Climb with stretched arms. Your legs are stronger than your arms so they're way more efficient to generate power with.
To get your body in a position where upwards movement can be built from your legs, use your core to create body tension and rotate into the desired position.
To stay balanced on the wall, you usually want to aim for 2 opposite points of contact. E.g. right hand + left foot.
When climbing a route try to move from one stable position to the next.
This video is probably the best example. Notice how she re-adjusts her feet after moving to a new hold to establish a stable position.
This article does a great job at explaining what happens if you don't do this, which is called barn-door'ing.
To make reaching far away holds with stretched arms possible, we turn our hip into the wall as we move. Which side depends on which hand you're reaching with. Right hand = right hip, left hand = left hip.
A common mistake is to pull yourself into the twistlock position, hold it and then reach upwards to the hold. You actually want to move into the twistlock and reach up in one fluid motion, without stopping in between.
Precise footwork is important and often neglected. Here's some basic pointers.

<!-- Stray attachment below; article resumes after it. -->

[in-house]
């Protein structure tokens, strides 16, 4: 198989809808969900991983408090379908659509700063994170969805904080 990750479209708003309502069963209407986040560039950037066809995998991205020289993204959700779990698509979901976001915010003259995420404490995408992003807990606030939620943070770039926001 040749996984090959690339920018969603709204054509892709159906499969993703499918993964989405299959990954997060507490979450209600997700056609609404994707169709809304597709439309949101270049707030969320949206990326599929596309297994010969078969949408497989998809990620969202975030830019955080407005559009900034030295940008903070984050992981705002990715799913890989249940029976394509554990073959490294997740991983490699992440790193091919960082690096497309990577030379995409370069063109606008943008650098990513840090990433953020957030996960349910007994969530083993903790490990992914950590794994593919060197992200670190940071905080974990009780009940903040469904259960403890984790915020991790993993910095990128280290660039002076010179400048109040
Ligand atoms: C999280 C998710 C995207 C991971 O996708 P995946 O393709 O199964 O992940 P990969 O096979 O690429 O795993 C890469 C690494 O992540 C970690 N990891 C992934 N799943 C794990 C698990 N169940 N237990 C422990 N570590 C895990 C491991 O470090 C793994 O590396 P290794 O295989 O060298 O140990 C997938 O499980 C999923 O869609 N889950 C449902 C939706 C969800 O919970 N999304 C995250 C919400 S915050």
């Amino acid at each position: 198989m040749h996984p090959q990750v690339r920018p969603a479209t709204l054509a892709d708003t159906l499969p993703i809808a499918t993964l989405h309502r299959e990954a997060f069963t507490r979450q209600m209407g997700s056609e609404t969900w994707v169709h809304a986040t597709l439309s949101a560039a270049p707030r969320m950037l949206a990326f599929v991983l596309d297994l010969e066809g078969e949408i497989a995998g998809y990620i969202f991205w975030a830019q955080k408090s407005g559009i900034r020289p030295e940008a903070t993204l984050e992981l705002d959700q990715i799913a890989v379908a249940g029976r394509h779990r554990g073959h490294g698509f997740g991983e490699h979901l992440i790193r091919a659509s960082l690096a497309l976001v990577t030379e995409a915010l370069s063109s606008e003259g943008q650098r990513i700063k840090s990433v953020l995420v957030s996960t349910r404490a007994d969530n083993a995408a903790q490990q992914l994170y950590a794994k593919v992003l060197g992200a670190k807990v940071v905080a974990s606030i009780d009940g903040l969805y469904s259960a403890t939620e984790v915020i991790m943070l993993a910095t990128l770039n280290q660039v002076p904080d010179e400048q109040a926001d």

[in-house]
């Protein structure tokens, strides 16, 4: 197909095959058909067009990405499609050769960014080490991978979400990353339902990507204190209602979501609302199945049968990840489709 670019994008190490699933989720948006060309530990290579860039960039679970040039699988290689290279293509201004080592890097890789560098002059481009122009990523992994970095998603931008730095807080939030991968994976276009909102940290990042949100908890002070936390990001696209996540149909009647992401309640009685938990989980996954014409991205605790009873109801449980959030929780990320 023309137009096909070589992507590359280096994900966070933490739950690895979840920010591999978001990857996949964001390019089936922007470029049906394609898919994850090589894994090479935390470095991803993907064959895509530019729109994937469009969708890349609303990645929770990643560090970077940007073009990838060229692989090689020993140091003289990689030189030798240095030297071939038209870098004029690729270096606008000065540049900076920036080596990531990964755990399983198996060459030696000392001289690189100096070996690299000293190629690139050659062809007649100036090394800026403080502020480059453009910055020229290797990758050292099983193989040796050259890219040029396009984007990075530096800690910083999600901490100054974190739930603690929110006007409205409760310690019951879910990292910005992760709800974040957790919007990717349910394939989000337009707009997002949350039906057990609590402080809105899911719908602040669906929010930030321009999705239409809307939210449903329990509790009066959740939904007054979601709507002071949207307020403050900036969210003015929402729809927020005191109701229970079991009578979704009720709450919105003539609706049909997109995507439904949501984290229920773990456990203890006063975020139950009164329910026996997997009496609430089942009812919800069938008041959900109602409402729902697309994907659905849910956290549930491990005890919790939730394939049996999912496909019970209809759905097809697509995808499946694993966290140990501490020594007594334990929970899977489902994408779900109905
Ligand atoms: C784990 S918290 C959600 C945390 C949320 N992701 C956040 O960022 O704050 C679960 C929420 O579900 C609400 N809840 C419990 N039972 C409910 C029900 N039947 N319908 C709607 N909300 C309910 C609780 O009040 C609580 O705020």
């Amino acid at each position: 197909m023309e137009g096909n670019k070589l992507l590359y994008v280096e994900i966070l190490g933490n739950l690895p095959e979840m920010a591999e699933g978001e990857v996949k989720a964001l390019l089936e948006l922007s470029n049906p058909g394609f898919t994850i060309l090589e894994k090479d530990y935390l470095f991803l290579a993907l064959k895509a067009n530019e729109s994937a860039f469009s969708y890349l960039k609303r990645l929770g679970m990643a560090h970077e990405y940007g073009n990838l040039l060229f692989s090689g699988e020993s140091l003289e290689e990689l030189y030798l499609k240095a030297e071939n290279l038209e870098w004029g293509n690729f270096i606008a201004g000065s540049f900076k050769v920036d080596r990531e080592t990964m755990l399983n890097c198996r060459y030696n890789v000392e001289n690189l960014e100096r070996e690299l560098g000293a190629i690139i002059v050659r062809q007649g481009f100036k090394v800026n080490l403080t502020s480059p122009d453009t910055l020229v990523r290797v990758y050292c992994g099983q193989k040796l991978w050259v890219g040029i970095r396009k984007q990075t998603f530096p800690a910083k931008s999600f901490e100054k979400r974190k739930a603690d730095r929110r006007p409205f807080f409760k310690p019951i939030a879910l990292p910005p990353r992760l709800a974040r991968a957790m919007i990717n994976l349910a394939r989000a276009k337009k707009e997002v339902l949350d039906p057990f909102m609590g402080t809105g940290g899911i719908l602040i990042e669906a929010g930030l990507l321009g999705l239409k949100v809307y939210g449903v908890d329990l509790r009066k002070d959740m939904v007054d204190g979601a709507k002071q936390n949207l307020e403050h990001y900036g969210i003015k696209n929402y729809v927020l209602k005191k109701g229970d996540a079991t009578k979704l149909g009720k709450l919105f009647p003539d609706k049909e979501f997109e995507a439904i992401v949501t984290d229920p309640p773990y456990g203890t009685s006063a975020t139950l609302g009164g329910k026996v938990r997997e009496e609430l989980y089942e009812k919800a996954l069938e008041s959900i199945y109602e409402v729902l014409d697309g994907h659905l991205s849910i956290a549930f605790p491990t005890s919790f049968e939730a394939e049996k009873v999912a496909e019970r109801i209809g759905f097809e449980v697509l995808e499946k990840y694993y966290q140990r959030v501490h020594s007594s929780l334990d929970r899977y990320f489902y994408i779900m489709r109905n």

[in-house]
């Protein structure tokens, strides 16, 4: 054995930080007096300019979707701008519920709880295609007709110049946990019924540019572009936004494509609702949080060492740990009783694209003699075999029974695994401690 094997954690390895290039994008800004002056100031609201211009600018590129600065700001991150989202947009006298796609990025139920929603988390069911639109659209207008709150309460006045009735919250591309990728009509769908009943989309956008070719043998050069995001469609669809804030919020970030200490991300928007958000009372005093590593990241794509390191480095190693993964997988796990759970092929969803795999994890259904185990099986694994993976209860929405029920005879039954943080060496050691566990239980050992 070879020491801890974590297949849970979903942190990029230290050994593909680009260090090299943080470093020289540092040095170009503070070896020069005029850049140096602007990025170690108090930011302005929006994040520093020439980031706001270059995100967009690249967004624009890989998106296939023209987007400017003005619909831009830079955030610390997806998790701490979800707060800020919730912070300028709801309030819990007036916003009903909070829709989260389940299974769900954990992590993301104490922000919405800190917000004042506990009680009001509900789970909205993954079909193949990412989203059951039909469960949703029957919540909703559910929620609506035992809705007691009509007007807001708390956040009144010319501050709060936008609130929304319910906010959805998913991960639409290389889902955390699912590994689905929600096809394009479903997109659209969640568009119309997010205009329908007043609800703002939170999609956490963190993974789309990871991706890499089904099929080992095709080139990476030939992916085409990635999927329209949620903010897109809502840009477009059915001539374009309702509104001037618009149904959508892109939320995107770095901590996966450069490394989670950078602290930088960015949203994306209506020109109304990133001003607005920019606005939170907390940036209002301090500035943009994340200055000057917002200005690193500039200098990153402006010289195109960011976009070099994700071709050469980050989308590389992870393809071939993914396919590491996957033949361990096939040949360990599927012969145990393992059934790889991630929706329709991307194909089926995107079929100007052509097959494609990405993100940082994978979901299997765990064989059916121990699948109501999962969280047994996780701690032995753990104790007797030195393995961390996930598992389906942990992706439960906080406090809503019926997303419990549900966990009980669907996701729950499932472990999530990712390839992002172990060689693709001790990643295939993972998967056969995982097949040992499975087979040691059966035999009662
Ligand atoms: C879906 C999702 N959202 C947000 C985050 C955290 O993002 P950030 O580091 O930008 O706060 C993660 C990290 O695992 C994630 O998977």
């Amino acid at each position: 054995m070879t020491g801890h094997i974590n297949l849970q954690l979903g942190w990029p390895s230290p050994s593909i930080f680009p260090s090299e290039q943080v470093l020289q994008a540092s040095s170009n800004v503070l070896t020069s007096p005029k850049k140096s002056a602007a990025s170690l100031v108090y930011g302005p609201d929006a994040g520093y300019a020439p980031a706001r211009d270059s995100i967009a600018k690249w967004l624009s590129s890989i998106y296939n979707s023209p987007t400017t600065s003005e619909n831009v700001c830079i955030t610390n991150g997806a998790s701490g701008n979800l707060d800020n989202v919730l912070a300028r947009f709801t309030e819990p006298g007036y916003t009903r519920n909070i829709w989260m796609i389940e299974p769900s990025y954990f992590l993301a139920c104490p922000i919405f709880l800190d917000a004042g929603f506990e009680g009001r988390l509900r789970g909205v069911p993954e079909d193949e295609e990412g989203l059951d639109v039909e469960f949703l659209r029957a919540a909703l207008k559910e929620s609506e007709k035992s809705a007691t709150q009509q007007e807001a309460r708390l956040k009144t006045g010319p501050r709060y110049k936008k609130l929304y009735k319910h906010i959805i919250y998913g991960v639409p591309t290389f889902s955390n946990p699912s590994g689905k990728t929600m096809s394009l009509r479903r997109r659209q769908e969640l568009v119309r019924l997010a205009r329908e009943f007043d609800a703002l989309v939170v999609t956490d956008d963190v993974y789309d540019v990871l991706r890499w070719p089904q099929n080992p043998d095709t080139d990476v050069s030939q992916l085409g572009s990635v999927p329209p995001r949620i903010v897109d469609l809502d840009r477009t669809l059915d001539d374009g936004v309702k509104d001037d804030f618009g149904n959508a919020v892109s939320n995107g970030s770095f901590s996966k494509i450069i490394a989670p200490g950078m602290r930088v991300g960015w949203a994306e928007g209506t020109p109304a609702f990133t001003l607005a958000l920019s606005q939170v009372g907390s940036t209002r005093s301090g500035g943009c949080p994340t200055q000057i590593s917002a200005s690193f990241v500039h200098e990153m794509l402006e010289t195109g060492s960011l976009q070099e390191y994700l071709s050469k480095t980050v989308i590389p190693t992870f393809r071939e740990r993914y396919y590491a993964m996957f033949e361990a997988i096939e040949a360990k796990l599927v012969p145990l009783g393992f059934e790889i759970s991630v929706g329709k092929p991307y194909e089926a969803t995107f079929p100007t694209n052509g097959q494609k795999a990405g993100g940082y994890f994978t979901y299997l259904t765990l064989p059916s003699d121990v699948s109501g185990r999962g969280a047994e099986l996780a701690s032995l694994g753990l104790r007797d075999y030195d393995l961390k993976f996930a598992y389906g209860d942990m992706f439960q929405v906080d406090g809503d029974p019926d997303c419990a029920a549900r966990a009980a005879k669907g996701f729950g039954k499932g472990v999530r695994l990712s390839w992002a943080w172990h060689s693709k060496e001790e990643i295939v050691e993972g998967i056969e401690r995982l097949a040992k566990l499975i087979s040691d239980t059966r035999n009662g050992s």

- Look at your feet when moving.
- Either use your tip, so you can pivot on it, or the inside edge on slabs.
- Try to aim for slow, controlled movement instead of rapid bursts.
- Don't bounce your foot to test the hold. Place your foot with care, re-adjust if necessary and stick.
- On volumes, place the entire foot down to get as much contact surface with the volume as possible, as opposed to using your tip.
To prevent swinging to the side and to keep your center of gravity above the hold you're standing on, you can stretch the leg that isn't supporting you outwards and press it against the wall.
Don't forget to actively press with the foot you're flagging.
Once you get the hang of flagging, you can also do back flag or inside flag to make up for not having 2 opposite points of contact.
Which side you flag to, and with which leg, depends entirely on your body position and the position of the available footholds.
This is an essential skill. Being able to determine the moves and their sequence are key to climbing a route.
It starts with reading hold directions and leads up to visualizing the entire sequence to a problem in your head. Doing the whole route takes practice; doing just the hands is a good starting point
Don't stop once you figure out the first couple of holds. The end is usually the hardest because by then you're already exhausted so definitely take the extra time to map everything out, all the way to the top.
Measure yourself in holes by standing next to the wall. Now you have an idea of your reach when trying to visualize yourself climbing a route.
Most holds have an obvious way you should be holding them, which tells you a lot about how your body should be positioned once you reach that part of the problem.
Keep hands on the holds as long as possible. Move arms sideways. If you land the move, release back to stretched arms in a slow, controlled way.
Start with basic cardio to get your heart rate up. Either bike/run to the gym or do pushups/jumping jacks to get warm once you get there.
Next, loosen up by doing a combination of the following exercices:
- arm circles
- horizontal cross-over swings
- torso spins